Lance Scranton: The value of meaning
Asked by members of the community to deliver a short address to those attending Baccalaureate this year, I thought back to one of my favorite books written many years ago that taught me some life lessons that have carried me through both good times and bad.
Victor Frankl was a prisoner in the horrific Nazi death camps during World War II and wrote of his experiences in a book titled, “Man’s Search for Meaning.” I’ve read the book more than a few times, and what stands out the most is how enduring his belief was in the future. He never knew from one day to the next if he would be put to work, beaten or exterminated during his imprisonment. He only knew, by experience and observation, that most of the prisoners who gave up or devolved into animalism were lacking in any type of hope.
Dr. Frankl discusses the value of hope and optimism when he watches the inhumanity of his captors and the people who turn against the Jewish people. Most of his immediate family were brutalized and murdered by Nazi soldiers who treated the prisoners of the camp like cattle on a train. Still, he maintained an optimism that helped him survive the horrendous experience and turned it into a book that I would recommend to anyone who is interested in WWII history and a personal narrative that certainly rates as one of the best I have read about prison camp experiences.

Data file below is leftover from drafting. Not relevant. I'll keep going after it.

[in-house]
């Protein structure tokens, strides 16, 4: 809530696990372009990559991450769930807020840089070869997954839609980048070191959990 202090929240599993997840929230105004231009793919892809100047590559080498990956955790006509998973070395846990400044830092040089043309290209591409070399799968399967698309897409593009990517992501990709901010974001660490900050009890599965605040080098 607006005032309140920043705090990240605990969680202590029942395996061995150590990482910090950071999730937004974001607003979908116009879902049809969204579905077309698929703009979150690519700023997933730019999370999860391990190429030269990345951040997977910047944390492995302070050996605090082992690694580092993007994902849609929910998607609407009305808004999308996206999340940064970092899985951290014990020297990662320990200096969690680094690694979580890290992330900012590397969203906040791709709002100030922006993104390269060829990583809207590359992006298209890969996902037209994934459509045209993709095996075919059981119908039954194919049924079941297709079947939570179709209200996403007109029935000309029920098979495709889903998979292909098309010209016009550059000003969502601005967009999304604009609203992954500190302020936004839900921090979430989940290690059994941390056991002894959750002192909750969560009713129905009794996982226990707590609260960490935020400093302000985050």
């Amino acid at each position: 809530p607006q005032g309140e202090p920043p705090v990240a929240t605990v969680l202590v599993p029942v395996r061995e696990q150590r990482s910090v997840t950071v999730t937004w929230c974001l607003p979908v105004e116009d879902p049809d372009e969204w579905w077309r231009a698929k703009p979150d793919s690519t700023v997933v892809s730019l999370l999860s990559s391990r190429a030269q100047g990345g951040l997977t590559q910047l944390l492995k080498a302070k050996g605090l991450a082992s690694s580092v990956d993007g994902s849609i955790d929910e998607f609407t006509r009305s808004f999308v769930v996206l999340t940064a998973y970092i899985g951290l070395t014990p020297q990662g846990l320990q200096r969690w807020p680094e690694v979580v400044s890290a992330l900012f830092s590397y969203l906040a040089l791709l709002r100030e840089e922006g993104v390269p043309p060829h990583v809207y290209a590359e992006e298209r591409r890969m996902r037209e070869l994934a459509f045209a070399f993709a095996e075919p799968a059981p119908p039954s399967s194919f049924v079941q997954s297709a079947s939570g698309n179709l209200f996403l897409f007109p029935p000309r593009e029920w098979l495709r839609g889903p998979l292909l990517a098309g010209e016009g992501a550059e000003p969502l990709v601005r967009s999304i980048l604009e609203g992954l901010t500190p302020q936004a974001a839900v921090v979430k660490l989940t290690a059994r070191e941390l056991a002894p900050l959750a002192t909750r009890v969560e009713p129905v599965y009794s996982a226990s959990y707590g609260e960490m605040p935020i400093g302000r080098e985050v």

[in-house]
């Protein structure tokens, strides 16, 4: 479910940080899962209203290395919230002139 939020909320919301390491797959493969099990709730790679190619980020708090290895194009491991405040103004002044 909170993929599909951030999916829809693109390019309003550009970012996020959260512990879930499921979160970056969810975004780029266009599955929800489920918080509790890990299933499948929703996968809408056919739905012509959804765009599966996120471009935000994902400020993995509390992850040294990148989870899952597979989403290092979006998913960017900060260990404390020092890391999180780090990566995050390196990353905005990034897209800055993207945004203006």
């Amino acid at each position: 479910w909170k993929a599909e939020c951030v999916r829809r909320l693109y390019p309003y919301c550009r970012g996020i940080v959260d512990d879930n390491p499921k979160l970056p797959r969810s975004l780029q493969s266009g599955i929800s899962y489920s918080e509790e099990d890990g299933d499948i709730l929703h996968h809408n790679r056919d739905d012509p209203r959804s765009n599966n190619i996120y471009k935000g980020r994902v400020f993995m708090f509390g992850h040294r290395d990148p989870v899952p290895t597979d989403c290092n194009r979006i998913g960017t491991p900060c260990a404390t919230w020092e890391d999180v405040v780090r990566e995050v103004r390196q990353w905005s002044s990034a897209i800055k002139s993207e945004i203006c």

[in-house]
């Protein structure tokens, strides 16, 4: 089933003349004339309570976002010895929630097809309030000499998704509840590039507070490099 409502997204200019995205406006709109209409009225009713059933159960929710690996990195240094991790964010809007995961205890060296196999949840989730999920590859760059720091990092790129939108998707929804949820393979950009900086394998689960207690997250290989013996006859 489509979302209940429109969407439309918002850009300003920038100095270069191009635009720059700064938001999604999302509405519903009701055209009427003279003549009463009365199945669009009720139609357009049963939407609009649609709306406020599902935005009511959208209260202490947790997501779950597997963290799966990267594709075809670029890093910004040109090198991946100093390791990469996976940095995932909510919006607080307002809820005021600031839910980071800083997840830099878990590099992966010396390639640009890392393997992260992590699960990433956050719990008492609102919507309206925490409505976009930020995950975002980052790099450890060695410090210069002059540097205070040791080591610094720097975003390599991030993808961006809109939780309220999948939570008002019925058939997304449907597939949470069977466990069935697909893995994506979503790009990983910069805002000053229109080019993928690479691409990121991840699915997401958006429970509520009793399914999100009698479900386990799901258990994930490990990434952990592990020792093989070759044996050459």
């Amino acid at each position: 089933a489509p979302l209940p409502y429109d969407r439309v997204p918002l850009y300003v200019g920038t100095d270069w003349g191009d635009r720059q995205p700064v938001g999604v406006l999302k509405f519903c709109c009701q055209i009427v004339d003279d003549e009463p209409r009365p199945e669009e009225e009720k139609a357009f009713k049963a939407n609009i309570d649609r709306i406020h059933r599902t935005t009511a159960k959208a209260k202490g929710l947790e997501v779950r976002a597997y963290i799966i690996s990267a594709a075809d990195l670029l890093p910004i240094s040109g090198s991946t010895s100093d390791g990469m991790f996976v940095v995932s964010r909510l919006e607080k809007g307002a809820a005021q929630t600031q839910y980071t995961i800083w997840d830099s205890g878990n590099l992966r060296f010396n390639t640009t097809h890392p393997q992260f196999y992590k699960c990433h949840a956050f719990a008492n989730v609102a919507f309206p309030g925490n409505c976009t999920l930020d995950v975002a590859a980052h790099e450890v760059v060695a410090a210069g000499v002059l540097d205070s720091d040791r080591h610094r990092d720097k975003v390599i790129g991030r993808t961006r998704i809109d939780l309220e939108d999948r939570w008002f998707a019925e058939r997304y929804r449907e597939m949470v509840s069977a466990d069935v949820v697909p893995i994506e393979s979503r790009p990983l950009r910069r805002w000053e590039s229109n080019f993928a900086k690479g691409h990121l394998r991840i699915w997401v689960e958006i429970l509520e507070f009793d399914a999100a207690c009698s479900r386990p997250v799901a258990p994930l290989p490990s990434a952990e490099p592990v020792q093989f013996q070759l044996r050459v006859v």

As Frankl admits in his book, not every experience leads to results we would like, but still we can choose our attitude because at the end of everything we have left only that which we believe or put our trust in. He carefully examines humanity and wraps our potential around three enduring concepts without which we can never extract a meaningful existence.
He writes passionately that the more you forget yourself, give of yourself, serve the ones you love the more meaning you will have in your life. How beauty, truth, goodness are in our culture and we must choose to find them while experiencing each other in our uniqueness — by loving each other — only then will we be truly who we are, know what potential we have in us and what we can truly become.
He completes his treatise by explaining that circumstances will get the best of us sometimes and that life will extract from you an answer regarding how you dealt with personal difficulties. His seminal argument is about how we must not live to attain happiness but must find reasons for wanting to be happy in the first place.
Surely some sage advice from someone who experienced the horrors of war and the depravity some are capable of forcing upon others, given the power and authority. From this side of history it seems impossible to escape the brutal effects of war but for those who have gone before us we should read, listen and learn.
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